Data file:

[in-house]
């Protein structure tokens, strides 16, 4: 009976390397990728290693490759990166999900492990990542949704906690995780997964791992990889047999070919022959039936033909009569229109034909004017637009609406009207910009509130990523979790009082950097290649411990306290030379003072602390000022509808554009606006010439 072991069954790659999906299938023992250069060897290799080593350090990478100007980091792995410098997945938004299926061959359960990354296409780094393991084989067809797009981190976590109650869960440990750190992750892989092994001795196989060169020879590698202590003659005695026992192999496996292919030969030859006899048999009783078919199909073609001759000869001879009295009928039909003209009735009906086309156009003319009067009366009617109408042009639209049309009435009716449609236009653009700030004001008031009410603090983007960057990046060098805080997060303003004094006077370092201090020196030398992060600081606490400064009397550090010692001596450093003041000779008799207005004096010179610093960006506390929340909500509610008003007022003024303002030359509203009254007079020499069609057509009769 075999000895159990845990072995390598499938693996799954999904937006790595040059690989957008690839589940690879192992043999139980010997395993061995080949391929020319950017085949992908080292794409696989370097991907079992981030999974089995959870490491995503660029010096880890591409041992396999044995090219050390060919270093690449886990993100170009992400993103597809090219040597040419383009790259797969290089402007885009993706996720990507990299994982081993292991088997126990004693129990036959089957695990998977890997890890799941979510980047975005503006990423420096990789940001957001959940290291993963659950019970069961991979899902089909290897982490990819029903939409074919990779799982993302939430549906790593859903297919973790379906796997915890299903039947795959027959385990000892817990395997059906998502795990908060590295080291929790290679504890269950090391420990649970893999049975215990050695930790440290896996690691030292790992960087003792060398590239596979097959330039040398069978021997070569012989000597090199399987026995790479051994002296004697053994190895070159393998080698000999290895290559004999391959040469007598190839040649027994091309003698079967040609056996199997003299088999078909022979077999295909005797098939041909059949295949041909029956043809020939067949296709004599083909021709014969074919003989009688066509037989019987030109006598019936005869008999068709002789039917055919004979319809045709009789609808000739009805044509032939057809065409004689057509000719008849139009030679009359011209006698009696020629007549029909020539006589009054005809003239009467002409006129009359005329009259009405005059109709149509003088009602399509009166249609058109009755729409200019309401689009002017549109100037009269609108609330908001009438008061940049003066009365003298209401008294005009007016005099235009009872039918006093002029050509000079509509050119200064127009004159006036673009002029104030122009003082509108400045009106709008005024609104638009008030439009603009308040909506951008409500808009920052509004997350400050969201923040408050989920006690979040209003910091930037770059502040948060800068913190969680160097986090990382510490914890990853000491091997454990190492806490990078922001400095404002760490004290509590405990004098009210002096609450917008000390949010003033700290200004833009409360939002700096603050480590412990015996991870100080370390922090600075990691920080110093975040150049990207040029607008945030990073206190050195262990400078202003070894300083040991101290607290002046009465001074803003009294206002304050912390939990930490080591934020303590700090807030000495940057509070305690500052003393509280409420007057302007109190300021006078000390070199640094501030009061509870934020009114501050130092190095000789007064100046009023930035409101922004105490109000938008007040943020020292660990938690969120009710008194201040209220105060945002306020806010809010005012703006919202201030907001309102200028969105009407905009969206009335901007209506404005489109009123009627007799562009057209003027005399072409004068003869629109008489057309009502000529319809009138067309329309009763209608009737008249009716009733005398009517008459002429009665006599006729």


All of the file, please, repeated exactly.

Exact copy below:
[in-house]
């Protein structure tokens, strides 16, 4: 009976390397990728290693490759990166999900492990990542949704906690995780997964791992990889047999070919022959039936033909009569229109034909004017637009609406009207910009509130990523979790009082950097290649411990306290030379003072602390000022509808554009606006010439 072991069954790659999906299938023992250069060897290799080593350090990478100007980091792995410098997945938004299926061959359960990354296409780094393991084989067809797009981190976590109650869960440990750190992750892989092994001795196989060169020879590698202590003659005695026992192999496996292919030969030859006899048999009783078919199909073609001759000869001879009295009928039909003209009735009906086309156009003319009067009366009617109408042009639209049309009435009716449609236009653009700030004001008031009410603090983007960057990046060098805080997060303003004094006077370092201090020196030398992060600081606490400064009397550090010692001596450093003041000779008799207005004096010179610093960006506390929340909500509610008003007022003024303002030359509203009254007079020499069609057509009769 075999000895159990845990072995390598499938693996799954999904937006790595040059690989957008690839589940690879192992043999139980010997395993061995080949391929020319950017085949992908080292794409696989370097991907079992981030999974089995959870490491995503660029010096880890591409041992396999044995090219050390060919270093690449886990993100170009992400993103597809090219040597040419383009790259797969290089402007885009993706996720990507990299994982081993292991088997126990004693129990036959089957695990998977890997890890799941979510980047975005503006990423420096990789940001957001959940290291993963659950019970069961991979899902089909290897982490990819029903939409074919990779799982993302939430549906790593859903297919973790379906796997915890299903039947795959027959385990000892817990395997059906998502795990908060590295080291929790290679504890269950090391420990649970893999049975215990050695930790440290896996690691030292790992960087003792060398590239596979097959330039040398069978021997070569012989000597090199399987026995790479051994002296004697053994190895070159393998080698000999290895290559004999391959040469007598190839040649027994091309003698079967040609056996199997003299088999078909022979077999295909005797098939041909059949295949041909029956043809020939067949296709004599083909021709014969074919003989009688066509037989019987030109006598019936005869008999068709002789039917055919004979319809045709009789609808000739009805044509032939057809065409004689057509000719008849139009030679009359011209006698009696020629007549029909020539006589009054005809003239009467002409006129009359005329009259009405005059109709149509003088009602399509009166249609058109009755729409200019309401689009002017549109100037009269609108609330908001009438008061940049003066009365003298209401008294005009007016005099235009009872039918006093002029050509000079509509050119200064127009004159006036673009002029104030122009003082509108400045009106709008005024609104638009008030439009603009308040909506951008409500808009920052509004997350400050969201923040408050989920006690979040209003910091930037770059502040948060800068913190969680160097986090990382510490914890990853000491091997454990190492806490990078922001400095404002760490004290509590405990004098009210002096609450917008000390949010003033700290200004833009409360939002700096603050480590412990015996991870100080370390922090600075990691920080110093975040150049990207040029607008945030990073206190050195262990400078202003070894300083040991101290607290002046009465001074803003009294206002304050912390939990930490080591934020303590700090807030000495940057509070305690500052003393509280409420007057302007109190300021006078000390070199640094501030009061509870934020009114501050130092190095000789007064100046009023930035409101922004105490109000938008007040943020020292660990938690969120009710008194201040209220105060945002306020806010809010005012703006919202201030907001309102200028969105009407905009969206009335901007209506404005489109009123009627007799562009057209003027005399072409004068003869629109008489057309009502000529319809009138067309329309009763209608009737008249009716009733005398009517008459002429009665006599006729």